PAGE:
As a technology, Compact Disk-Interactive systems combine the advantage of mixed media digitally recorded on a 650Mb hard disk – sound, data, graphics and video – with various hardware features that enable the user to take an element of control over the material. Manufacturers such as Philips NV and Sony Corp, have also been astute […]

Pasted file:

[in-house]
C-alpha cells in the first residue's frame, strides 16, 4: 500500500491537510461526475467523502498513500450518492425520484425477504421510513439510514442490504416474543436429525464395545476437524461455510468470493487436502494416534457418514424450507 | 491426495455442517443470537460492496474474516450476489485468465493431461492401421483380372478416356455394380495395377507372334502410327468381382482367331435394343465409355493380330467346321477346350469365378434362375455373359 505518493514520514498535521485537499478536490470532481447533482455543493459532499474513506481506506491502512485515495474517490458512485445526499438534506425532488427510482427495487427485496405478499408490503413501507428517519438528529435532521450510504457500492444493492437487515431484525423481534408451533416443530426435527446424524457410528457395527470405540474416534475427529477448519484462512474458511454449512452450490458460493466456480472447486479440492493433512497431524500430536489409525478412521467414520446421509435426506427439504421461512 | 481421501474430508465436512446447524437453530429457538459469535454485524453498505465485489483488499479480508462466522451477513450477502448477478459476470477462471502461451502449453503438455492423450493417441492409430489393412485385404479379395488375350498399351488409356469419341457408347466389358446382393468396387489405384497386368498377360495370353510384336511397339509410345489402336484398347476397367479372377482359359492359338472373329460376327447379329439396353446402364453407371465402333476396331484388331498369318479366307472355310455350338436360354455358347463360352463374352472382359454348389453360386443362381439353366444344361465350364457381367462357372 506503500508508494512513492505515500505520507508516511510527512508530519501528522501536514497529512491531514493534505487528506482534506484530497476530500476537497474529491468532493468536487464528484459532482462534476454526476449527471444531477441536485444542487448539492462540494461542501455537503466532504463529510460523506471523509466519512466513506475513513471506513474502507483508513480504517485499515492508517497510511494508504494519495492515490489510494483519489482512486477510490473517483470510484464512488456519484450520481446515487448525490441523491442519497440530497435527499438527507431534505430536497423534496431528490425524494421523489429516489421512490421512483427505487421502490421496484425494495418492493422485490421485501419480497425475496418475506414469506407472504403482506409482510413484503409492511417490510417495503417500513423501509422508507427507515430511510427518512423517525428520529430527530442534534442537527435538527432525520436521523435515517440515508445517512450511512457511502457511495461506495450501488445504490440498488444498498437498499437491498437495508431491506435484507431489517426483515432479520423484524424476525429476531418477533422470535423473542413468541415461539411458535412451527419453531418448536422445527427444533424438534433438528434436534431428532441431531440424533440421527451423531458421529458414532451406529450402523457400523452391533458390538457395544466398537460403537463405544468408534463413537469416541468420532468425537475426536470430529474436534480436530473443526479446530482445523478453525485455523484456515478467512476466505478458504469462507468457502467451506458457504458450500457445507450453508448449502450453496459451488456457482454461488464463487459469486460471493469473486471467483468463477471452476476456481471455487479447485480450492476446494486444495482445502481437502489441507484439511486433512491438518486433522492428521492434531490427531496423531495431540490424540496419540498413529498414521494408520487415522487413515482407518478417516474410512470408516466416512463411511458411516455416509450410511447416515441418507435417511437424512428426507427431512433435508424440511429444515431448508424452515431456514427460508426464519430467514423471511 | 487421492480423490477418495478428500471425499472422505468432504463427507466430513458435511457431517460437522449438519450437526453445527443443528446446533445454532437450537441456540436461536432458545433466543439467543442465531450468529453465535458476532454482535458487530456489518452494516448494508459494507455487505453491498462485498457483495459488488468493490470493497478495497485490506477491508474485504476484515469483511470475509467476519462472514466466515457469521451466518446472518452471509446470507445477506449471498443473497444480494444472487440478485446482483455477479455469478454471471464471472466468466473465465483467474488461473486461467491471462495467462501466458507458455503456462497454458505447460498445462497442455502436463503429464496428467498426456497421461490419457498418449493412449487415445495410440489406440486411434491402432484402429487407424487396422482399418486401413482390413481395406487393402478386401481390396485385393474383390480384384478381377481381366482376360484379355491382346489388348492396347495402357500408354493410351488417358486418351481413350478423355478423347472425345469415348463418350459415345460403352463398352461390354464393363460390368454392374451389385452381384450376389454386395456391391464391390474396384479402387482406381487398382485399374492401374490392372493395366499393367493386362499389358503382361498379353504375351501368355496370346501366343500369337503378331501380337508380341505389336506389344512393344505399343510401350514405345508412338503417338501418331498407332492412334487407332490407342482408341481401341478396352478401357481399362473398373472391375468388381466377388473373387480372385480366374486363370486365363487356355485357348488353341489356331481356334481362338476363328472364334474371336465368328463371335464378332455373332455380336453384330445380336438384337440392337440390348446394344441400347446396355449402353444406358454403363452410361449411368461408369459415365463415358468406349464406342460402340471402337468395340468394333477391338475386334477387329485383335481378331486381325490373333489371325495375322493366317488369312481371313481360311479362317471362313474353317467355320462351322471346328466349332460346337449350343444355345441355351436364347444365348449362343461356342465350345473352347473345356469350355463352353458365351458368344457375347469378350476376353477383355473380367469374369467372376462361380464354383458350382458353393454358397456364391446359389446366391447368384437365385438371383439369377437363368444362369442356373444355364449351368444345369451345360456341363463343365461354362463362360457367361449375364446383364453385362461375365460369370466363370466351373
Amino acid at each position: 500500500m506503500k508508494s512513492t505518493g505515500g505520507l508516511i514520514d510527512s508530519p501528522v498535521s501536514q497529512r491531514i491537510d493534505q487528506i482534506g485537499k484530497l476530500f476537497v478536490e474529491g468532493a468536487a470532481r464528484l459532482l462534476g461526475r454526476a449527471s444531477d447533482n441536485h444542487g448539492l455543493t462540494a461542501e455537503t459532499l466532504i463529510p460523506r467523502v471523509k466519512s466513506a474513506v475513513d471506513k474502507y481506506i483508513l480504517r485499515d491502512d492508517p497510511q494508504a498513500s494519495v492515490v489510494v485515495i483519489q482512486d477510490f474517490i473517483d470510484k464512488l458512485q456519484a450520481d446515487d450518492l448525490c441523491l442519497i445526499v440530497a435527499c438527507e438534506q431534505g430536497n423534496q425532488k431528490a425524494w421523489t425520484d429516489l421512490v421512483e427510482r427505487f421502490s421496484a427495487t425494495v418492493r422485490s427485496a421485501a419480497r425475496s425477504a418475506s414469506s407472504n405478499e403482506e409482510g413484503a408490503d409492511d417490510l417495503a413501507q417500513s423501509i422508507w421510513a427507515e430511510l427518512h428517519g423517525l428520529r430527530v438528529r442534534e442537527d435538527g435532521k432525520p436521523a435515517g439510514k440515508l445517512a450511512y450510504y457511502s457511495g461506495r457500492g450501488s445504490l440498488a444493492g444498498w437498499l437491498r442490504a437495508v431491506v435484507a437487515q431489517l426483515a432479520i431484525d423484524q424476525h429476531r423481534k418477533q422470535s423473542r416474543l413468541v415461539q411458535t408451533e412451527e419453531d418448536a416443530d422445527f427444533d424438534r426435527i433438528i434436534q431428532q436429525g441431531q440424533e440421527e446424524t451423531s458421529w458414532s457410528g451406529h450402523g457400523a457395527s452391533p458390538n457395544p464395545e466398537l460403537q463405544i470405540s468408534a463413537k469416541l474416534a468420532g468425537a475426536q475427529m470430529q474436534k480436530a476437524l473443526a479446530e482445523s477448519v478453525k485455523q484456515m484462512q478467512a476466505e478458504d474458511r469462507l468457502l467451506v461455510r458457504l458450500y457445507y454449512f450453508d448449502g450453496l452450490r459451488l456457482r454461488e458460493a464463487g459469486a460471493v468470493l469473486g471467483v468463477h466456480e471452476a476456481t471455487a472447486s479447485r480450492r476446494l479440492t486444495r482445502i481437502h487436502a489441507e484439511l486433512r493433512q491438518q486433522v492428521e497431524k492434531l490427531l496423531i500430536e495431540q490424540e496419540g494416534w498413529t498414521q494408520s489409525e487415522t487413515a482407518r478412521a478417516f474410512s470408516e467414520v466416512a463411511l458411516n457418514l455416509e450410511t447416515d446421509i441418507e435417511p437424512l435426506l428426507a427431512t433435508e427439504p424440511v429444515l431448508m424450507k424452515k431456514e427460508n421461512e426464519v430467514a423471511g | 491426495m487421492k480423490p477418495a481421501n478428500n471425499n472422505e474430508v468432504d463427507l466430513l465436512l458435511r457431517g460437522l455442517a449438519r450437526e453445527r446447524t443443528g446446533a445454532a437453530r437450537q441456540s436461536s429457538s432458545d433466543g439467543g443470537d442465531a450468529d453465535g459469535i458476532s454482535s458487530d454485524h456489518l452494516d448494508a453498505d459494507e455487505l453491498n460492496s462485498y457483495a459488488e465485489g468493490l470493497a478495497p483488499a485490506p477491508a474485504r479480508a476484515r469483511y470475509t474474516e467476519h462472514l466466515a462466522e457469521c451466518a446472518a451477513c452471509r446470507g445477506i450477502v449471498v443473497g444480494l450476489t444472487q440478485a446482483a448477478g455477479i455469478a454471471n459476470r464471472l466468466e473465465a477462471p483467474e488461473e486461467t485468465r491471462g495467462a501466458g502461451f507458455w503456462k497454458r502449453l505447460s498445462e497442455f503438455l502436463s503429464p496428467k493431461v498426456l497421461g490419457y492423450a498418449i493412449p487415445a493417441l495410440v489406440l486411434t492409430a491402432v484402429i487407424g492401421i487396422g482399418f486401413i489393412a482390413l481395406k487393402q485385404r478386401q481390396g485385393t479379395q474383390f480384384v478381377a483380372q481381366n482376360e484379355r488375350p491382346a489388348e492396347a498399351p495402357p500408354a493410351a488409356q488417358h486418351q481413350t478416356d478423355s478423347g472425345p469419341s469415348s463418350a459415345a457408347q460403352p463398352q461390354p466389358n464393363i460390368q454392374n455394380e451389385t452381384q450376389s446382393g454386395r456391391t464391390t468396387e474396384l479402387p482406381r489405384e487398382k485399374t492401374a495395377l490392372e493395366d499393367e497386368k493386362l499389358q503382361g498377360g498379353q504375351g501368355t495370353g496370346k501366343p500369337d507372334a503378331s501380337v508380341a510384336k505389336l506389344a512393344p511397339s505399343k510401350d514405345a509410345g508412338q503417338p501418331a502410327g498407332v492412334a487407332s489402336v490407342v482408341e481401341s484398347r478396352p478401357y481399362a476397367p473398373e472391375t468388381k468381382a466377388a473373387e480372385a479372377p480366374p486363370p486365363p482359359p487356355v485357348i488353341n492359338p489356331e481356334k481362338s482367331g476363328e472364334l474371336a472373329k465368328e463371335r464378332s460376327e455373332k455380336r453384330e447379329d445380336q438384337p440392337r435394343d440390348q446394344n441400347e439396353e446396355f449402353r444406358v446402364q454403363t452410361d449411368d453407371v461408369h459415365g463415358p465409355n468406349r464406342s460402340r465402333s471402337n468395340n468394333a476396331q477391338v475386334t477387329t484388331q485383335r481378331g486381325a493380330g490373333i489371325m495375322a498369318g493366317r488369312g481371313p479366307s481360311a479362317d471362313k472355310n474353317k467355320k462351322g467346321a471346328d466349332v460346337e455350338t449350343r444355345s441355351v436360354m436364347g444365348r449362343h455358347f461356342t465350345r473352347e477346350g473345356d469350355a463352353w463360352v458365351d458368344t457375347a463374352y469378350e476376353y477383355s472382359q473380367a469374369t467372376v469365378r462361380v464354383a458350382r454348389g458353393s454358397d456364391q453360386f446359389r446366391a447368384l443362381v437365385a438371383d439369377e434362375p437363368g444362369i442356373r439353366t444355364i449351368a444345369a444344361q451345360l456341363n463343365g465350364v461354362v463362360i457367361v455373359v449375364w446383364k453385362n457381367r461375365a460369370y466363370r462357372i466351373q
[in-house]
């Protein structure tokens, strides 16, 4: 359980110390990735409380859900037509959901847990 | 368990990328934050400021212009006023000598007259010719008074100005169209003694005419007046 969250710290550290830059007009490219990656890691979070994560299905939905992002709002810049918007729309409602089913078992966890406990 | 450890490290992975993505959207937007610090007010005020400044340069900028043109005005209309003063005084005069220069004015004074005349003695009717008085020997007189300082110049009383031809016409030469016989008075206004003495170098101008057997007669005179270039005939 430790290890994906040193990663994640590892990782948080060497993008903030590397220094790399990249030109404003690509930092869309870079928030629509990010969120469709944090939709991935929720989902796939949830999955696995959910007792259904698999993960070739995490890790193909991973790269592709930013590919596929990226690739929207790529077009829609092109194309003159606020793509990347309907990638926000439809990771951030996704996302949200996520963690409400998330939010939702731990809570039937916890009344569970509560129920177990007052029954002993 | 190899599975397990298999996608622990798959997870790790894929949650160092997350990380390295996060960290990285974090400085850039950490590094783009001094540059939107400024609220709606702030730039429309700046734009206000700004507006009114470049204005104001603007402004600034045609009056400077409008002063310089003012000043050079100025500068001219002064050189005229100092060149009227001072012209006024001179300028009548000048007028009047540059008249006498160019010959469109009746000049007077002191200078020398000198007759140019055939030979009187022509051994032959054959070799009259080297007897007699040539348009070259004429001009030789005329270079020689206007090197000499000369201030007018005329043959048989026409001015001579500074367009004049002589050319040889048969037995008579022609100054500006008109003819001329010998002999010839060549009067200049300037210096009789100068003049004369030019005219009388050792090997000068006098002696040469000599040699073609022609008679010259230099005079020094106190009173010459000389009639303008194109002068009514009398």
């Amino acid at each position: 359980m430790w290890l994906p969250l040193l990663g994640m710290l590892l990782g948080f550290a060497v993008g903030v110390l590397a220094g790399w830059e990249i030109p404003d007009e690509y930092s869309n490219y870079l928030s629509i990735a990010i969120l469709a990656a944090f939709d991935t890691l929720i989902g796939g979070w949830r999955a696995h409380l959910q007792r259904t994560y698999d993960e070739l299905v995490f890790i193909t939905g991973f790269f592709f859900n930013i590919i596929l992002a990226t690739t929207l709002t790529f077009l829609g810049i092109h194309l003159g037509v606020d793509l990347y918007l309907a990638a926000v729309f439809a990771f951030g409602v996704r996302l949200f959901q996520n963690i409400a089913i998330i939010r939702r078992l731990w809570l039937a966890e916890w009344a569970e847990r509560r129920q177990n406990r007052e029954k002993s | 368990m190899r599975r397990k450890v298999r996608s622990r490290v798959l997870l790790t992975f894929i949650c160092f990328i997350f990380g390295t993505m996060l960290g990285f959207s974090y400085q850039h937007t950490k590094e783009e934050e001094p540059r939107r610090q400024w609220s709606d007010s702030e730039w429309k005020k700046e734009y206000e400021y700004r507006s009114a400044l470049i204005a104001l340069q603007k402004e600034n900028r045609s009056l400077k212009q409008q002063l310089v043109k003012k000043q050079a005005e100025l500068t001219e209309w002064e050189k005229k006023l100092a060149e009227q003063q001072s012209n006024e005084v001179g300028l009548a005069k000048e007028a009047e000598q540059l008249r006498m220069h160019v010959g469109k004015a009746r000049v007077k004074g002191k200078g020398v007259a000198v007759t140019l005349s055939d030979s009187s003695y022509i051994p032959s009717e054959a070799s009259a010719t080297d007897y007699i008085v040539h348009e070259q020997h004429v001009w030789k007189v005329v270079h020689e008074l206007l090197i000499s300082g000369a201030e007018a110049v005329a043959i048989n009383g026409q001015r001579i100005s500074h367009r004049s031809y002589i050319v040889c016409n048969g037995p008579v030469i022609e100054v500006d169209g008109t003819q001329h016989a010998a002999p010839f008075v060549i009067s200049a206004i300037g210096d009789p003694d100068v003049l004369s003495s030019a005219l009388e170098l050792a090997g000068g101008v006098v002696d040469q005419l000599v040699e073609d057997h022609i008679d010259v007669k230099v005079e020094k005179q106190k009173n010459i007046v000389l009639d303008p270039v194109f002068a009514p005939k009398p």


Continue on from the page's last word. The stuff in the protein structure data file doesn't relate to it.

As a technology, Compact Disk-Interactive systems combine the advantage of mixed media digitally recorded on a 650Mb hard disk – sound, data, graphics and video – with various hardware features that enable the user to take an element of control over the material. Manufacturers such as Philips NV and Sony Corp, have also been astute enough to agree on a standard for disks and hardware which will start appearing in Europe next year (CI No 1,557) as they take on Intel’s rival Digital Video Interactive standard. Initially, the technology will be expensive: the CD-I drive will come in at around $1,000, and the disks themselves at between $20 and $50 – but this is expected to fall in the same way that audio compact disk systems have. However, the success of CD-I in the educational, training and consumer markets at which it is aimed will depend to a larger extent on the so-called studios that are being set up to write applications for CD-I. Around 40 of these studios have already been established – most in the US, with the UK and France also strong – and this week saw the official creation of a Belgian entity backed by Philips and based in Charleroi, the once strong industrial town now in the throes of replacing the staple industries that have all but died out. Apart from Philips, which holds 25%, International Creative Digital Image’s shares are held by the television production company Little Big One, which also holds 25%, the home video rental chain Super Club with 25%, the local Cockerill Sambre steelworks – clearly visible from Digital Images windows and responsible for much re-investment in the town’s economy – holds 12.5%, while SRIW, the regional organisation set up to guide investment in Wallonia has 12.5%. Robert Paltiel, who describes his job function within Digital Image as roughly the equivalent of a film director, will be responsible for liaising between clients of large customised CD-I systems and Digital Image’s team of software developers that actually create the applications. He says the first product from his company will be a demo disk designed to show people exactly what it can do. Paltiel says that current applications tend to be dominated by quite sickly computerised Sesame Street-type productions showing children how to paint without ever using a paintbrush. But there is clearly some big money in CD-I somewhere: French car manufacturer Renault, for example, is using a UK-developed system to overcome the problem of training its thousands of approved mechanics around France – a method it reckons is much less expensive, and as effective, as inviting them all to lengthy training seminars. And Paltiel says Digital Image is in negotiation with several clients now for large tailor-made systems – one is in tourism, one a major sports federation, one in industry and the other a large games manufacturer.